England & Wales, Global Brexit, Democracy, devolution and governance

Mrs May’s new agenda


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Even though it is a few years since I left school, it is hard to shake the sense that September is when a new year begins. The weather is beginning to turn and politics reinforces this impression with the return of Parliament after the recess and the theatre of party conference season.

Most years there’s a pencil sharpening energy about this time of year as desks are returned to and plans are made. This year feels a little different. We are still living in the aftermath of the political convulsions of the early summer and this has a deadening effect, perhaps because so much political energy was expended then and because the scale of some of the challenges remains so daunting.

Brexit we’re told still means Brexit but we still have more devil than detail about exactly how this is going to play out.

There is a sense that we are marking time while we wait to see what emerges.

In many ways Theresa May’s government has been clearer about what it isn’t rather than what it is, with a sharp distinction drawn from the style of the Cameron/Osborne era.

The former chancellor’s defenestration appears to have been particularly brutal. Writing in The Telegraph last month, Fraser Nelson said: ‘Mrs May seems intent on dismantling all of Mr Osborne’s trademark schemes. The Hinkley Point C nuclear power station has been put on hold and his Northern Powerhouse rests in the same shallow grave as David Cameron’s Big Society. To call the last few weeks a purge of Osbornism is an exaggeration, but not much of one…It is as if the prime minister is defining her politics in contrast to those of Mr Osborne’.

For local government this creates a degree of stasis. It is perhaps more notable in his absence than it was at the time how thoroughly the local government agenda was dominated by Mr Osborne. All of the major sources of momentum in local government policy now have an Osborne-shaped hole in them.

Devolution is still nominally the biggest game in town. But Sajid Javid has been slow to seize on it.

Theresa May expressing uncertainty about elected mayors or the Department for Communities and Local Government looking to flex the timetable for mayoral elections, hints at a reduction of urgency in this agenda.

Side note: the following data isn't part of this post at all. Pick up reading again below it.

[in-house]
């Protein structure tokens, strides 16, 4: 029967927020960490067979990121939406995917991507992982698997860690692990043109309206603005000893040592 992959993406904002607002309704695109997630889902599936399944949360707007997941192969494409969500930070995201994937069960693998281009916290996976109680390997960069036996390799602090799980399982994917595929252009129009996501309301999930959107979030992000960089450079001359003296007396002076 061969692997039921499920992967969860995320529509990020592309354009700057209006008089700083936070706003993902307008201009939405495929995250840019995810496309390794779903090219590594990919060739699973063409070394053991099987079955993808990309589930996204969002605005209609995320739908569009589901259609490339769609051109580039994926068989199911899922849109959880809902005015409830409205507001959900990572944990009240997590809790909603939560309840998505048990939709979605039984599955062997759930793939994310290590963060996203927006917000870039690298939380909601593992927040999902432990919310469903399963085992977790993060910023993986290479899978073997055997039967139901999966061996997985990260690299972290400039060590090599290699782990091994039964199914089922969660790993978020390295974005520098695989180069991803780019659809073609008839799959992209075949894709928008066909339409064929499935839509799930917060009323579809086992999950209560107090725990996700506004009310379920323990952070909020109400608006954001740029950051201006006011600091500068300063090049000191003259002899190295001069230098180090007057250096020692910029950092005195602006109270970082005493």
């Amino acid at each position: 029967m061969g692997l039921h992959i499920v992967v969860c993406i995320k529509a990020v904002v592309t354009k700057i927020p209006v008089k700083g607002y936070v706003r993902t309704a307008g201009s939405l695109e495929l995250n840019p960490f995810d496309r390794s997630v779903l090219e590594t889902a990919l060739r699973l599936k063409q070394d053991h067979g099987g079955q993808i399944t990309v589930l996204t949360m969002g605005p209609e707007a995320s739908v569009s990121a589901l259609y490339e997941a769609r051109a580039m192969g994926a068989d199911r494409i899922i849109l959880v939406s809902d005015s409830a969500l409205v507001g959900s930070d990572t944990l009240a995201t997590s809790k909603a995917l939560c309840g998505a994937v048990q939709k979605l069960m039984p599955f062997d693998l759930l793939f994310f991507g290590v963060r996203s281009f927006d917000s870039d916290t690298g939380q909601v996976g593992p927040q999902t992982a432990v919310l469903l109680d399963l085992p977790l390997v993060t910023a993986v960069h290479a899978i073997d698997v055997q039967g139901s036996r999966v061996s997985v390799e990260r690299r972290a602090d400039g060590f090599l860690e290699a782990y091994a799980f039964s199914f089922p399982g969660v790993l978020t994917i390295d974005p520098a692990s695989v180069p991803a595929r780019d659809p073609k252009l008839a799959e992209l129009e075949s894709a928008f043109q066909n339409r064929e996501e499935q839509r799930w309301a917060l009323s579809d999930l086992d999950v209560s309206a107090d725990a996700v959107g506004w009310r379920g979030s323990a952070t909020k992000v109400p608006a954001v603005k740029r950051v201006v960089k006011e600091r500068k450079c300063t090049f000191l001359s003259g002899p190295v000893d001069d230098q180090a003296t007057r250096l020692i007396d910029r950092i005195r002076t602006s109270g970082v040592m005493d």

Financial reform of local government was another major plank of the Osborne agenda with the formula grant to be phased out and replaced by business rate retention by 2020 (and as early as next year for some councils). Nothing has been said about this, and while the consultation is still out, the world in which it was devised has entirely altered and many in local government expect changes to be announced in the autumn.

Could austerity itself, the keystone of the former chancellor’s political strategy, be in doubt? Philip Hammond has called for a ‘reset’ of economic policy and hinted that a serious downturn in the economy could lead to a different approach with more fiscal stimulus.

Inevitably, all this has created uncertainty. There’s a temptation to play it safe and wait for central government to get back into the game and for things to become a bit clearer. We should resist this.

Devolution, more fiscal autonomy for local government, public service reform: these things don’t matter because government says they do or gives us permission to pursue them. They matter because of their potential to transform the lives of local people and to make councils sustainable catalysts of change.

Of course it’s hard to operate in a vacuum. But we don’t need Whitehall to fill the void. Local government has more than enough networks to spread innovation and share best practice. At the Local Government Information Unit , our Future Local series has been exploring what local government looks like in a post-Brexit, post-devo world. That is based on extrapolating from the best work councils around the country are doing now – work that we will be celebrating through the autumn.

Around the country we see local government reinvesting in policy and strategy units to try and drive change. We recently hosted Kirklees Council’s Democracy Commission which is drilling down into the role of councillors and the council’s relationship with its citizens. That is just one example of the way local government can seize the policy initiative. There are many more.

Perhaps as a sector our resolution for the new school year should be to get better and more confident about telling the story of just how good we can be.

Jonathan Carr-West is the Chief Executive of LGIU. This article was first published in The Municipal Journal.


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